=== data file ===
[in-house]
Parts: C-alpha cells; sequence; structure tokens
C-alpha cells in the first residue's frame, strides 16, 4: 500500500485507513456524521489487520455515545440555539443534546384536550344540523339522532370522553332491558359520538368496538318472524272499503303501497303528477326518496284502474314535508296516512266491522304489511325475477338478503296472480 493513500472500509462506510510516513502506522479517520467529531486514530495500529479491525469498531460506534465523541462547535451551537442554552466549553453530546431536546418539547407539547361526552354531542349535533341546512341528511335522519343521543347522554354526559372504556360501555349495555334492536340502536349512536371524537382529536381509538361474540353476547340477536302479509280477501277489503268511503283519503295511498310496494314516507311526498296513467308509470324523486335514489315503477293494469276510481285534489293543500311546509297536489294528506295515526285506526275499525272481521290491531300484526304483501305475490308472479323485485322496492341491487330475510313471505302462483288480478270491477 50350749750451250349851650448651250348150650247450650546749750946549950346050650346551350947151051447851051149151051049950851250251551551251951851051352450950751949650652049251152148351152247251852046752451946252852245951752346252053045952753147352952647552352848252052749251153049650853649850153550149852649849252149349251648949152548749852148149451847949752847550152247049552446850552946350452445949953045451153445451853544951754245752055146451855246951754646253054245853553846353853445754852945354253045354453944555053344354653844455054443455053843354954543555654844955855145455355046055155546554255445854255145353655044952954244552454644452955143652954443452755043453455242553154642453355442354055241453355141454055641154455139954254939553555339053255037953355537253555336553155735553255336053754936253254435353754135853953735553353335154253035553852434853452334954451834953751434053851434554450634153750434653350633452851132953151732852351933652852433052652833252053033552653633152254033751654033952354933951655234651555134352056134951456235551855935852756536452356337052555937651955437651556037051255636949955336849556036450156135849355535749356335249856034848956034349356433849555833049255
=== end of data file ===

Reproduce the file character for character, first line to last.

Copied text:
[in-house]
Parts: C-alpha cells; sequence; structure tokens
C-alpha cells in the first residue's frame, strides 16, 4: 500500500485507513456524521489487520455515545440555539443534546384536550344540523339522532370522553332491558359520538368496538318472524272499503303501497303528477326518496284502474314535508296516512266491522304489511325475477338478503296472480 493513500472500509462506510510516513502506522479517520467529531486514530495500529479491525469498531460506534465523541462547535451551537442554552466549553453530546431536546418539547407539547361526552354531542349535533341546512341528511335522519343521543347522554354526559372504556360501555349495555334492536340502536349512536371524537382529536381509538361474540353476547340477536302479509280477501277489503268511503283519503295511498310496494314516507311526498296513467308509470324523486335514489315503477293494469276510481285534489293543500311546509297536489294528506295515526285506526275499525272481521290491531300484526304483501305475490308472479323485485322496492341491487330475510313471505302462483288480478270491477 50350749750451250349851650448651250348150650247450650546749750946549950346050650346551350947151051447851051149151051049950851250251551551251951851051352450950751949650652049251152148351152247251852046752451946252852245951752346252053045952753147352952647552352848252052749251153049650853649850153550149852649849252149349251648949152548749852148149451847949752847550152247049552446850552946350452445949953045451153445451853544951754245752055146451855246951754646253054245853553846353853445754852945354253045354453944555053344354653844455054443455053843354954543555654844955855145455355046055155546554255445854255145353655044952954244552454644452955143652954443452755043453455242553154642453355442354055241453355141454055641154455139954254939553555339053255037953355537253555336553155735553255336053754936253254435353754135853953735553353335154253035553852434853452334954451834953751434053851434554450634153750434653350633452851132953151732852351933652852433052652833252053033552653633152254033751654033952354933951655234651555134352056134951456235551855935852756536452356337052555937651955437651556037051255636949955336849556036450156135849355535749356335249856034848956034349356433849555833049255